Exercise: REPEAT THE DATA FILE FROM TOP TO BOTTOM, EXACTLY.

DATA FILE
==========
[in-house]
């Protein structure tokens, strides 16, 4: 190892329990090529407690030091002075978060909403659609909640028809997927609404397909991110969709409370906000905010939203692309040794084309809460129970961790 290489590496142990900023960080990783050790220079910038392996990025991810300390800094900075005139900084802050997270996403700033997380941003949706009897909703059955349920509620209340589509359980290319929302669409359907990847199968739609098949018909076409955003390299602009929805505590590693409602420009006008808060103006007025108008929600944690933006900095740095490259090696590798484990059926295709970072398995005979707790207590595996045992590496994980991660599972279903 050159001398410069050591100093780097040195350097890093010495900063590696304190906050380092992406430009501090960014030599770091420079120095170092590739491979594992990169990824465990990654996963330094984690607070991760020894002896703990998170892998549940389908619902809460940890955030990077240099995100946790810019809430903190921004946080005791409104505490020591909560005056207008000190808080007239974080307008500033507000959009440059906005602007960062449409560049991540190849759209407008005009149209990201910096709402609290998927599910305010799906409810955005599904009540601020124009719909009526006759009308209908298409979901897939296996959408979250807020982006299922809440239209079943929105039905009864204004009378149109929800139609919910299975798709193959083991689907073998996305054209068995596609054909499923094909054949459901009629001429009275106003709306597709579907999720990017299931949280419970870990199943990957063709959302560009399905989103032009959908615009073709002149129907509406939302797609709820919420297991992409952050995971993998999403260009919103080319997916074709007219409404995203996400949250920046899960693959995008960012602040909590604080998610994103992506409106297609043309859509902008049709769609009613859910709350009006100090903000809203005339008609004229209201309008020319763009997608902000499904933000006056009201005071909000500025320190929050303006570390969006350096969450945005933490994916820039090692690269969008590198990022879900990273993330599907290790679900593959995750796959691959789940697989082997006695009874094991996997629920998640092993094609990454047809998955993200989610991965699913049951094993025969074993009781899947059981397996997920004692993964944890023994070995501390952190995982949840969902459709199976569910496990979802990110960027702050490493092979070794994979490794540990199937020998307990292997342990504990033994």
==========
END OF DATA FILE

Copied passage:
[in-house]
């Protein structure tokens, strides 16, 4: 190892329990090529407690030091002075978060909403659609909640028809997927609404397909991110969709409370906000905010939203692309040794084309809460129970961790 290489590496142990900023960080990783050790220079910038392996990025991810300390800094900075005139900084802050997270996403700033997380941003949706009897909703059955349920509620209340589509359980290319929302669409359907990847199968739609098949018909076409955003390299602009929805505590590693409602420009006008808060103006007025108008929600944690933006900095740095490259090696590798484990059926295709970072398995005979707790207590595996045992590496994980991660599972279903 050159001398410069050591100093780097040195350097890093010495900063590696304190906050380092992406430009501090960014030599770091420079120095170092590739491979594992990169990824465990990654996963330094984690607070991760020894002896703990998170892998549940389908619902809460940890955030990077240099995100946790810019809430903190921004946080005791409104505490020591909560005056207008000190808080007239974080307008500033507000959009440059906005602007960062449409560049991540190849759209407008005009149209990201910096709402609290998927599910305010799906409810955005599904009540601020124009719909009526006759009308209908298409979901897939296996959408979250807020982006299922809440239209079943929105039905009864204004009378149109929800139609919910299975798709193959083991689907073998996305054209068995596609054909499923094909054949459901009629001429009275106003709306597709579907999720990017299931949280419970870990199943990957063709959302560009399905989103032009959908615009073709002149129907509406939302797609709820919420297991992409952050995971993998999403260009919103080319997916074709007219409404995203996400949250920046899960693959995008960012602040909590604080998610994103992506409106297609043309859509902008049709769609009613859910709350009006100090903000809203005339008609004229209201309008020319763009997608902000499904933000006056009201005071909000500025320190929050303006570390969006350096969450945005933490994916820039090692690269969008590198990022879900990273993330599907290790679900593959995750796959691959789940697989082997006695009874094991996997629920998640092993094609990454047809998955993200989610991965699913049951094993025969074993009781899947059981397996997920004692993964944890023994070995501390952190995982949840969902459709199976569910496990979802990110960027702050490493092979070794994979490794540990199937020998307990292997342990504990033994």